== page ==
N. P. LANTZ, farmer, P.O. Mount Jewett, is a son of John and Annastine Lantz, natives of Sweden, and was born June 24, 1841. He received a practical business education in the common schools of Sweden, and spent the days of his early manhood upon his father's farm, and on the railroad in the capacity of foreman. In November, 1864, he married Miss Sophia M., daughter of Aaron and Sophia Elkstrom, and they have a family of eight children. In 1872 Mr. Lantz came to Pittsburgh, Penn., and worked in the coal mines until 1876, when he moved to Hamlin township, McKean county, settling three and one-half miles from any neighbors. He then engaged with the Union Oil Company as foreman, with whom he was employed five years. Mr. Lantz owns a large farm near Mount Jewett, is one of the leading men of the township, and has held various township offices. Mr. and Mrs. Lantz are members of the Lutheran Church.
CHARLES LUNDEN, proprietor of billiard room, Mount Jewett, is a native of Sweden, born January 26, 1866, and when five years of age was brought to America and to McKean county, Penn., by his parents. He was reared in that county, and lived at home until manhood. He is now proprietor of a fine billiard parlor, and owner of considerable property, including the building where he carries on his business, and is one of the most enterprising young men of Mount Jewett. December 19, 1887, Mr. Lunden married Miss Alma Swonsy, of Mount Jewett.
THOMAS McCLELLAN, lumberman, Mount Jewett, is a son of A.J. and Eliza (Peters) McClellan, natives of Pennsylvania. They were the parents of two children, of whom Thomas is the eldest son. He was born in Phillipsburg, Centre Co., Penn., September 8, 1859, and received a practical business education in the common schools of Clearfield county. In June, 1878, he came to Kane, Penn., with the sum of $1.40 of his earnings; here he remained until 1884, when he took Horace Greeley's advice and went West. He returned, however, the next year, and purchased some land at Ludlow, McKean Co., Penn., in partnership with George Mell, and engaged in lumbering. In 1889 he entered into partnership with Elisha K. Kane, of Kane, Penn., and came to Mount Jewett, where they purchased a tract of land, and are now erecting a large mill with the latest improvements. He is also interested in the Mount Jewett, Kinzua & Ritterville Railroad, which is in the process of construction. In 1885 he married Miss Mary E. Fuller, a daughter of Ambrose and Martha Eliza (Jones) Fuller, of Emporium, Penn., and they have two children, Helen and Paul. Mrs. Martha E. Fuller was born in Springfield, Mass. Mr. McClellan is a wide-awake man, ever ready to promote the interests of his township. In politics he votes with the Prohibition party.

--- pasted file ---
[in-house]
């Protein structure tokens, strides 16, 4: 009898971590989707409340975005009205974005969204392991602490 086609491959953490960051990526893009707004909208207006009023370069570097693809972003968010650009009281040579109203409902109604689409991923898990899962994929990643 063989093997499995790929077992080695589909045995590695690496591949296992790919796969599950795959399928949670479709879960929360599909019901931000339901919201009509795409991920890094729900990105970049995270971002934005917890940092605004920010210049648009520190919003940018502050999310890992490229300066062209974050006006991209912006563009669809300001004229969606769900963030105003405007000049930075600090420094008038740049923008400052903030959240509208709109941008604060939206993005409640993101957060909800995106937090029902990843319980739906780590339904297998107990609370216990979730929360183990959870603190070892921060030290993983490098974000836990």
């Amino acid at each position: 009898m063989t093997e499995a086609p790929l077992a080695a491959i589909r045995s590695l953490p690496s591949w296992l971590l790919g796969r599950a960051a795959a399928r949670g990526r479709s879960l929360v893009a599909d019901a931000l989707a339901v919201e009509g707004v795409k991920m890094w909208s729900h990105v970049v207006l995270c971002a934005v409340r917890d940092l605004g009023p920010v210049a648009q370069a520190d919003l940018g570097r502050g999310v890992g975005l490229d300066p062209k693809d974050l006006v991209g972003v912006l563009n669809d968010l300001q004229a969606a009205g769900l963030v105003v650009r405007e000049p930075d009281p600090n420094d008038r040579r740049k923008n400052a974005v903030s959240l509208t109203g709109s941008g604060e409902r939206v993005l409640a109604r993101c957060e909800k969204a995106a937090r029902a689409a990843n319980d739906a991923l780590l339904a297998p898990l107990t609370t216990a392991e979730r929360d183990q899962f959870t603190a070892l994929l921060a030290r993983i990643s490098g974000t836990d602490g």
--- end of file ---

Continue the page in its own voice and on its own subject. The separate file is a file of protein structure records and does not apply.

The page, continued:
E. B. McCOY, druggist, Mount Jewett, a son of W.Y. and Charlotte (Darling) McCoy, of Smethport, Penn., was born in Smethport June 1, 1856. He received a practical business education in his native town, and spent his boyhood days with his parents. November 22, 1876, he married Miss Frances E., a daughter of Joseph and Rachel (Bovee) Lyman, of Binghampton, N.Y. Mr. McCoy worked in his father's drug store until 1883, when, in company with his brother, H.S., he bought a stock of drugs in Smethport, remaining in partnership until 1885, when he bought his brother's interest. Mr. McCoy continued in business here until 1887, in which year he sold out and came to Mount Jewett, where he built a store and put in a stock of drugs. He has been successful, and is now on of the leading business men of the place; is a member of Smethport Lodge, No. 388, I.O.O.F.; also of Fisher Lodge, K.O.T.M. Mr. and Mrs. McCoy are members of the Episcopal Church at Smethport.